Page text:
Psychedelics Are the New Pot
Cannabis has passed the tipping point toward widespread social acceptance (and probable legalization). Even prominent judges in states where marijuana is illegal are coming out as users and advocates. And now, if pop culture and scientific inquiry are any indicators, it would seem that psychedelics are re-entering the national dialogue with a marked separation from their perceived hippie past—and that’s probably a good thing.
Today, scientists throughout the country are delving into the trippy world of psychedelics to finally provide some concrete data and potential uses for the long-illegal drugs. Most notable, perhaps, is the work of Charles Grob at Harbor-UCLA Medical Center, which was recently profiled in the New York Times Magazine. Grob has been administering psilocybin, the active chemical in magic mushrooms, to terminal cancer patients, with the hope of alleviating their understandable end-of-life anxiety. And it’s been working.
Harvard’s John Halpern conducted recent research that indicates LSD is an effective treatment for debilitatingly painful cluster headaches, even at sub-psychedelic doses. He started a company, Entheogen Corp., around manufacturing and distributing a non-trippy LSD derivative known as BOL-148 to treat the disorder.
Even Oprah Winfrey’s mag wrote up a story last year detailing a doctor’s use of MDMA, Ecstasy’s main ingredient, as a treatment for PTSD in rape victims. Results from that study indicate that some 83 percent of subjects felt that the use of MDMA helped them overcome their traumas. The same doc is also behind the most recent round of MDMA testing on Afghanistan and Iraq war veterans suffering from the disorder. LSD has also been used to treat the disorder as recently as last year.
Even pop culture’s getting on board. Recently on Mad Men, Roger Sterling’s LSD adventures portrayed a fairly even-handed, hysteria-free experience. Comedians like Joe Rogan, Doug Stanhope and others have come out in support of the use of psychedelics for personal growth and creativity. Even Steve Jobs, hero to millions of geeks and businessmen around the world, gushed about his love for LSD in his recent authorized biography, saying dropping acid was “one of the most important things” he ever experienced.
Of course, humans have used psychedelics essentially since the dawn of humanity to treat a host of medical, mental and spiritual ailments. Noted scientist and philosopher Terence McKenna’s “Stoned Ape” theory even posits that the addition of low doses of foraged psilocybe cubensis mushrooms into the Homo erectus diet was a prominent force behind the evolution of Homo sapiens and modern society due to the vision enhancement, sexual stimulation and empathy increase caused by low doses of the drug.
It wasn’t really until the early 1960s that psychedelics, specifically psilocybin and LSD, began to be demonized en masse. Timothy Leary’s initially admirable attempt to spread information about psychedelics devolved into cult-of-personality-based recreational drug use. The Leary contingent’s rabble-rousing from their Millbrook, NY estate, coupled with Leary’s egotistical quest to become a countercultural icon (remember “turn on, tune in, drop out”?), ultimately helped to contribute to the poor perception psychedelics have faced historically by providing reference material for the Drug War propaganda machine.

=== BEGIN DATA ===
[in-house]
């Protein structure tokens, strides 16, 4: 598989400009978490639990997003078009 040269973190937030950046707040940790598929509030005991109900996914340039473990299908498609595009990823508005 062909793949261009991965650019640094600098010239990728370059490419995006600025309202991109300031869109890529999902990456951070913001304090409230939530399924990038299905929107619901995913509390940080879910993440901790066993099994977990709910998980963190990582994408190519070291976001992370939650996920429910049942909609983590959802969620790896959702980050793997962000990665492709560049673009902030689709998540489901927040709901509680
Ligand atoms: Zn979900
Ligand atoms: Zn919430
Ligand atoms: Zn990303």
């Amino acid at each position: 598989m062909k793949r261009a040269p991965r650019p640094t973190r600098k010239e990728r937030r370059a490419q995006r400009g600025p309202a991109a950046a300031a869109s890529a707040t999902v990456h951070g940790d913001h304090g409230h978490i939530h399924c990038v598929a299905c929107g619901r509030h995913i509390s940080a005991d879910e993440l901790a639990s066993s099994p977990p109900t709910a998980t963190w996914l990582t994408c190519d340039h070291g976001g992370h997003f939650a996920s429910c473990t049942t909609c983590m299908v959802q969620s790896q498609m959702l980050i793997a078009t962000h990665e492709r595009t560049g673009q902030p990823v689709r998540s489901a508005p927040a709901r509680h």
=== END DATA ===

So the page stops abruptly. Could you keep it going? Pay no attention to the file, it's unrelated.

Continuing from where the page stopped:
Prior to the Leary Hour in psychedelic history, scientists enjoyed years of unfettered study and experimentation with drugs like LSD, mescaline and psilocybin. With the discovery of LSD in 1938 by chemist Albert Hoffman and its subsequent mass production by Sandoz Laboratories in 1947 as a psychiatric drug, the psychedelic study floodgates opened. Scientists examined psychedelics as treatments for everything from alcoholism and addiction to anxiety and depression. So popular was the study of hallucinogens that throughout the ’50s and ’60s, scientists administered psychedelics to some 40,000 patients across 1,000 clinical studies.
By 1970, however, many psychedelics were named Schedule I drugs by the DEA, meaning that they have a high potential for abuse and no real medical value. Federal funding subsequently dried up, and the drugs themselves were made nearly unattainable if funding did exist, which led to the essential dissolution of science’s look into psychedelics’ effects on humans for decades afterward. Psychedelics, as a result, were not studied properly enough to develop concrete therapeutic processes behind their use.
The psychedelic faucet began to drip again in 1991 with the start of Rick Strassman’s famous Dimethyltryptamine (DMT) study at the University of New Mexico, which served as the first human trial of any psychedelic since they were made Schedule I. From there, the full-blown psychedelic renaissance that we now find ourselves in began to develop.
These “serious, sober scientists,” as Grob says in the NYT article, are doing important work that will give us a better idea of how to use these substances effectively in a medical capacity in the future. The undeniable lack of extremist views and pseudo-science in today’s psychedelic research will speed hallucinogens’ acceptance into the general public sphere, thereby getting treatment to those who need it faster.
The notion that altering one’s consciousness is inherently wrong has apparently reached its final days, if this rekindled medical and cultural interest is to be taken seriously. The Drug War is losing its grip, making mistakes and running out of “reasons” for the illegality of a number of otherwise-beneficial drugs in a society that prides itself on personal freedom. Perhaps rationality has finally taken center stage over fear mongering, paving the way for the U.S.’s first sustained, honest look at psychedelics—not as instruments of rebellion and madness, but as viable treatments for a number of problems we as individuals, and indeed as a society, face today.